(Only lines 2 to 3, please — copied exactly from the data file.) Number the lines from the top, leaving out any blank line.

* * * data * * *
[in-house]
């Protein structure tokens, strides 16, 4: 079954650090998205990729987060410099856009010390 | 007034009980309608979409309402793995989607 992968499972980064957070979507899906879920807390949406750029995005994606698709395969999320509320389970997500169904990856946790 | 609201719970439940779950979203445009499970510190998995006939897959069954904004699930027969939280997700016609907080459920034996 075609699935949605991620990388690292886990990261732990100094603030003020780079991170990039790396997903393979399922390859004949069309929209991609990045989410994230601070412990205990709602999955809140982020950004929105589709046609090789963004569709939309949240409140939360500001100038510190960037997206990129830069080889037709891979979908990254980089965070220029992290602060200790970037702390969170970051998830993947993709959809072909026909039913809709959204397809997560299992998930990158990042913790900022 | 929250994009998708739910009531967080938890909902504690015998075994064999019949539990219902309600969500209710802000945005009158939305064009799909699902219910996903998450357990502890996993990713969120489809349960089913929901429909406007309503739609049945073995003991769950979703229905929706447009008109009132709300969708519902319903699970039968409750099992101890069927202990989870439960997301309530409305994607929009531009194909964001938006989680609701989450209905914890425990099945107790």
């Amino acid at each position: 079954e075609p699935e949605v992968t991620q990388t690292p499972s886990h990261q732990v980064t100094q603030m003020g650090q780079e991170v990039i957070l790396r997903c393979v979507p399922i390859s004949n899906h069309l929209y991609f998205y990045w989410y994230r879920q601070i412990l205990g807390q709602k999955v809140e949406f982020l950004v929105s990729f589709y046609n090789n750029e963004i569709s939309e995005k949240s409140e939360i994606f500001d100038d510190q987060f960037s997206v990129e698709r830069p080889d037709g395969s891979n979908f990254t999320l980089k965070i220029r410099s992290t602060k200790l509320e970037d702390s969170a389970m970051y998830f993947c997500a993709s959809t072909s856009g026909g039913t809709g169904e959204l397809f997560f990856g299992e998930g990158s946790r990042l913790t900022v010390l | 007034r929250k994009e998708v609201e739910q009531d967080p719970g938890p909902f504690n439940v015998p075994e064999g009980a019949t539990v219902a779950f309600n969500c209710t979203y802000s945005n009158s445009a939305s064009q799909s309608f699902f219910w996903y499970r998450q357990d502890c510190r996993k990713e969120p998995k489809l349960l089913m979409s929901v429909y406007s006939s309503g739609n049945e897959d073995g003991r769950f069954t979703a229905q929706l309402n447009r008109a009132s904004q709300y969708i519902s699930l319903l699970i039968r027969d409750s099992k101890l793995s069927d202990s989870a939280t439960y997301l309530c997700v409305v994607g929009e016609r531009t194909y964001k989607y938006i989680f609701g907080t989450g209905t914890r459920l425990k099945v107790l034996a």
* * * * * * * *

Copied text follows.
């Protein structure tokens, strides 16, 4: 079954650090998205990729987060410099856009010390 | 007034009980309608979409309402793995989607 992968499972980064957070979507899906879920807390949406750029995005994606698709395969999320509320389970997500169904990856946790 | 609201719970439940779950979203445009499970510190998995006939897959069954904004699930027969939280997700016609907080459920034996 075609699935949605991620990388690292886990990261732990100094603030003020780079991170990039790396997903393979399922390859004949069309929209991609990045989410994230601070412990205990709602999955809140982020950004929105589709046609090789963004569709939309949240409140939360500001100038510190960037997206990129830069080889037709891979979908990254980089965070220029992290602060200790970037702390969170970051998830993947993709959809072909026909039913809709959204397809997560299992998930990158990042913790900022 | 929250994009998708739910009531967080938890909902504690015998075994064999019949539990219902309600969500209710802000945005009158939305064009799909699902219910996903998450357990502890996993990713969120489809349960089913929901429909406007309503739609049945073995003991769950979703229905929706447009008109009132709300969708519902319903699970039968409750099992101890069927202990989870439960997301309530409305994607929009531009194909964001938006989680609701989450209905914890425990099945107790």
């Amino acid at each position: 079954e075609p699935e949605v992968t991620q990388t690292p499972s886990h990261q732990v980064t100094q603030m003020g650090q780079e991170v990039i957070l790396r997903c393979v979507p399922i390859s004949n899906h069309l929209y991609f998205y990045w989410y994230r879920q601070i412990l205990g807390q709602k999955v809140e949406f982020l950004v929105s990729f589709y046609n090789n750029e963004i569709s939309e995005k949240s409140e939360i994606f500001d100038d510190q987060f960037s997206v990129e698709r830069p080889d037709g395969s891979n979908f990254t999320l980089k965070i220029r410099s992290t602060k200790l509320e970037d702390s969170a389970m970051y998830f993947c997500a993709s959809t072909s856009g026909g039913t809709g169904e959204l397809f997560f990856g299992e998930g990158s946790r990042l913790t900022v010390l | 007034r929250k994009e998708v609201e739910q009531d967080p719970g938890p909902f504690n439940v015998p075994e064999g009980a019949t539990v219902a779950f309600n969500c209710t979203y802000s945005n009158s445009a939305s064009q799909s309608f699902f219910w996903y499970r998450q357990d502890c510190r996993k990713e969120p998995k489809l349960l089913m979409s929901v429909y406007s006939s309503g739609n049945e897959d073995g003991r769950f069954t979703a229905q929706l309402n447009r008109a009132s904004q709300y969708i519902s699930l319903l699970i039968r027969d409750s099992k101890l793995s069927d202990s989870a939280t439960y997301l309530c997700v409305v994607g929009e016609r531009t194909y964001k989607y938006i989680f609701g907080t989450g209905t914890r459920l425990k099945v107790l034996a």